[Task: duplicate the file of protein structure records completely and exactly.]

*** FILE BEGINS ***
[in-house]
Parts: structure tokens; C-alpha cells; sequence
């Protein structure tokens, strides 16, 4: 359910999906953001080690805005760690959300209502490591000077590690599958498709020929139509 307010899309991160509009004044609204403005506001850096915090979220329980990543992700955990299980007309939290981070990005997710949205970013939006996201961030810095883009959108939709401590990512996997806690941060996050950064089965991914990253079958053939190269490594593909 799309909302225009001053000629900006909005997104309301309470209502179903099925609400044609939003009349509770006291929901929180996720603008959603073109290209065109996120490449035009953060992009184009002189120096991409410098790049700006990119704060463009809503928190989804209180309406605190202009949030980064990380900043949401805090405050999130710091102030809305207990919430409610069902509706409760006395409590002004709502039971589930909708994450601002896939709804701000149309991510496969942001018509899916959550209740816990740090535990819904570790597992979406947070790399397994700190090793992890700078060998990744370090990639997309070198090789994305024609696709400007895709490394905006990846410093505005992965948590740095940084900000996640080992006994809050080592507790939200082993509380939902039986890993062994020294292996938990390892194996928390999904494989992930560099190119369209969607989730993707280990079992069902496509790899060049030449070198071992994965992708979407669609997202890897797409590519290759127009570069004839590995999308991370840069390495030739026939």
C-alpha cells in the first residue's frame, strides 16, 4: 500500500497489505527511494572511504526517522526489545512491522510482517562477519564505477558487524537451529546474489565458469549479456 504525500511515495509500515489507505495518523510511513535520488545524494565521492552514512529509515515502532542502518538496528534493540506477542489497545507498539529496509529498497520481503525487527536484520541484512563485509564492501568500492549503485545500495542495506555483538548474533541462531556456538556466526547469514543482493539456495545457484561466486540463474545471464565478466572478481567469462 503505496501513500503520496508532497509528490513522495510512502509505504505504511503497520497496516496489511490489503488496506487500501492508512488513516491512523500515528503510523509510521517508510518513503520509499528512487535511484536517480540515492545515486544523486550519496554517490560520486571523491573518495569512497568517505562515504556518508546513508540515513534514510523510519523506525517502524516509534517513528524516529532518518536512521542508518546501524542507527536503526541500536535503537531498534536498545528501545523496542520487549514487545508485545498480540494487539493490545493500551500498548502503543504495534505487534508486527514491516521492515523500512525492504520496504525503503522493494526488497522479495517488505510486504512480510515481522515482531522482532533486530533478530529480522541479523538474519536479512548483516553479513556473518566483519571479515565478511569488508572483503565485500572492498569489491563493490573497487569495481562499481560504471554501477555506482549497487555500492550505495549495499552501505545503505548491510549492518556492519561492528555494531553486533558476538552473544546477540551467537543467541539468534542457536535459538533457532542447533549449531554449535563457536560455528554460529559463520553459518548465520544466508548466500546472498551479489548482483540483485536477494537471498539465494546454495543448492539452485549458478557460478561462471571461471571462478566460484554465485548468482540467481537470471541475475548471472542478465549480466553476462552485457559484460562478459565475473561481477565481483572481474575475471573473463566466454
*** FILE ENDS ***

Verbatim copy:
[in-house]
Parts: structure tokens; C-alpha cells; sequence
């Protein structure tokens, strides 16, 4: 359910999906953001080690805005760690959300209502490591000077590690599958498709020929139509 307010899309991160509009004044609204403005506001850096915090979220329980990543992700955990299980007309939290981070990005997710949205970013939006996201961030810095883009959108939709401590990512996997806690941060996050950064089965991914990253079958053939190269490594593909 799309909302225009001053000629900006909005997104309301309470209502179903099925609400044609939003009349509770006291929901929180996720603008959603073109290209065109996120490449035009953060992009184009002189120096991409410098790049700006990119704060463009809503928190989804209180309406605190202009949030980064990380900043949401805090405050999130710091102030809305207990919430409610069902509706409760006395409590002004709502039971589930909708994450601002896939709804701000149309991510496969942001018509899916959550209740816990740090535990819904570790597992979406947070790399397994700190090793992890700078060998990744370090990639997309070198090789994305024609696709400007895709490394905006990846410093505005992965948590740095940084900000996640080992006994809050080592507790939200082993509380939902039986890993062994020294292996938990390892194996928390999904494989992930560099190119369209969607989730993707280990079992069902496509790899060049030449070198071992994965992708979407669609997202890897797409590519290759127009570069004839590995999308991370840069390495030739026939």
C-alpha cells in the first residue's frame, strides 16, 4: 500500500497489505527511494572511504526517522526489545512491522510482517562477519564505477558487524537451529546474489565458469549479456 504525500511515495509500515489507505495518523510511513535520488545524494565521492552514512529509515515502532542502518538496528534493540506477542489497545507498539529496509529498497520481503525487527536484520541484512563485509564492501568500492549503485545500495542495506555483538548474533541462531556456538556466526547469514543482493539456495545457484561466486540463474545471464565478466572478481567469462 503505496501513500503520496508532497509528490513522495510512502509505504505504511503497520497496516496489511490489503488496506487500501492508512488513516491512523500515528503510523509510521517508510518513503520509499528512487535511484536517480540515492545515486544523486550519496554517490560520486571523491573518495569512497568517505562515504556518508546513508540515513534514510523510519523506525517502524516509534517513528524516529532518518536512521542508518546501524542507527536503526541500536535503537531498534536498545528501545523496542520487549514487545508485545498480540494487539493490545493500551500498548502503543504495534505487534508486527514491516521492515523500512525492504520496504525503503522493494526488497522479495517488505510486504512480510515481522515482531522482532533486530533478530529480522541479523538474519536479512548483516553479513556473518566483519571479515565478511569488508572483503565485500572492498569489491563493490573497487569495481562499481560504471554501477555506482549497487555500492550505495549495499552501505545503505548491510549492518556492519561492528555494531553486533558476538552473544546477540551467537543467541539468534542457536535459538533457532542447533549449531554449535563457536560455528554460529559463520553459518548465520544466508548466500546472498551479489548482483540483485536477494537471498539465494546454495543448492539452485549458478557460478561462471571461471571462478566460484554465485548468482540467481537470471541475475548471472542478465549480466553476462552485457559484460562478459565475473561481477565481483572481474575475471573473463566466454